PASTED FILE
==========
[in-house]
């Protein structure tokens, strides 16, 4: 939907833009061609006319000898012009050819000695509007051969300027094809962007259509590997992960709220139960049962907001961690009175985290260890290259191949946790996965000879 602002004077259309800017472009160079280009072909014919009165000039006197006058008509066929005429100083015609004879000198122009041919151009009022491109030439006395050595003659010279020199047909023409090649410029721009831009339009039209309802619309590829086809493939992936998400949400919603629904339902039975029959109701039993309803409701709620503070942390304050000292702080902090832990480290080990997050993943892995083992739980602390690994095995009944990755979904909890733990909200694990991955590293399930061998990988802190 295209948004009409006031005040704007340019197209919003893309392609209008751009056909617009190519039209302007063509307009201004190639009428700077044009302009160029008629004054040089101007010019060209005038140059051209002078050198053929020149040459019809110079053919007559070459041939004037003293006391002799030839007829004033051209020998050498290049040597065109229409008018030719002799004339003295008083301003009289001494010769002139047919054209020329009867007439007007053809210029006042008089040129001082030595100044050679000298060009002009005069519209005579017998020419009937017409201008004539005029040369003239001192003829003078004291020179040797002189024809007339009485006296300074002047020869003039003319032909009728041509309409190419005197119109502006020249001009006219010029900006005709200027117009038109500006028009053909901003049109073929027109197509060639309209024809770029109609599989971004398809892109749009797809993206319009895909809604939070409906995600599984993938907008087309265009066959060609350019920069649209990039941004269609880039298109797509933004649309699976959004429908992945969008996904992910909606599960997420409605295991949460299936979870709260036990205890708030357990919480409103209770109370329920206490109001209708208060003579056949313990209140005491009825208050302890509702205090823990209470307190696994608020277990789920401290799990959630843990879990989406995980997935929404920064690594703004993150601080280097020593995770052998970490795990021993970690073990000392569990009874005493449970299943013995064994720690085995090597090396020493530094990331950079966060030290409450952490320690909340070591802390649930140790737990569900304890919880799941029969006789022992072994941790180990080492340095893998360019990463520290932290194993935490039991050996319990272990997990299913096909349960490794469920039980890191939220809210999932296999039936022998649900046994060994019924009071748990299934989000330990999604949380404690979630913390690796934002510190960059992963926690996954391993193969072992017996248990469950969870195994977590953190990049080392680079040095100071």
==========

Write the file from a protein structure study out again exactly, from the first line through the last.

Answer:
[in-house]
């Protein structure tokens, strides 16, 4: 939907833009061609006319000898012009050819000695509007051969300027094809962007259509590997992960709220139960049962907001961690009175985290260890290259191949946790996965000879 602002004077259309800017472009160079280009072909014919009165000039006197006058008509066929005429100083015609004879000198122009041919151009009022491109030439006395050595003659010279020199047909023409090649410029721009831009339009039209309802619309590829086809493939992936998400949400919603629904339902039975029959109701039993309803409701709620503070942390304050000292702080902090832990480290080990997050993943892995083992739980602390690994095995009944990755979904909890733990909200694990991955590293399930061998990988802190 295209948004009409006031005040704007340019197209919003893309392609209008751009056909617009190519039209302007063509307009201004190639009428700077044009302009160029008629004054040089101007010019060209005038140059051209002078050198053929020149040459019809110079053919007559070459041939004037003293006391002799030839007829004033051209020998050498290049040597065109229409008018030719002799004339003295008083301003009289001494010769002139047919054209020329009867007439007007053809210029006042008089040129001082030595100044050679000298060009002009005069519209005579017998020419009937017409201008004539005029040369003239001192003829003078004291020179040797002189024809007339009485006296300074002047020869003039003319032909009728041509309409190419005197119109502006020249001009006219010029900006005709200027117009038109500006028009053909901003049109073929027109197509060639309209024809770029109609599989971004398809892109749009797809993206319009895909809604939070409906995600599984993938907008087309265009066959060609350019920069649209990039941004269609880039298109797509933004649309699976959004429908992945969008996904992910909606599960997420409605295991949460299936979870709260036990205890708030357990919480409103209770109370329920206490109001209708208060003579056949313990209140005491009825208050302890509702205090823990209470307190696994608020277990789920401290799990959630843990879990989406995980997935929404920064690594703004993150601080280097020593995770052998970490795990021993970690073990000392569990009874005493449970299943013995064994720690085995090597090396020493530094990331950079966060030290409450952490320690909340070591802390649930140790737990569900304890919880799941029969006789022992072994941790180990080492340095893998360019990463520290932290194993935490039991050996319990272990997990299913096909349960490794469920039980890191939220809210999932296999039936022998649900046994060994019924009071748990299934989000330990999604949380404690979630913390690796934002510190960059992963926690996954391993193969072992017996248990469950969870195994977590953190990049080392680079040095100071």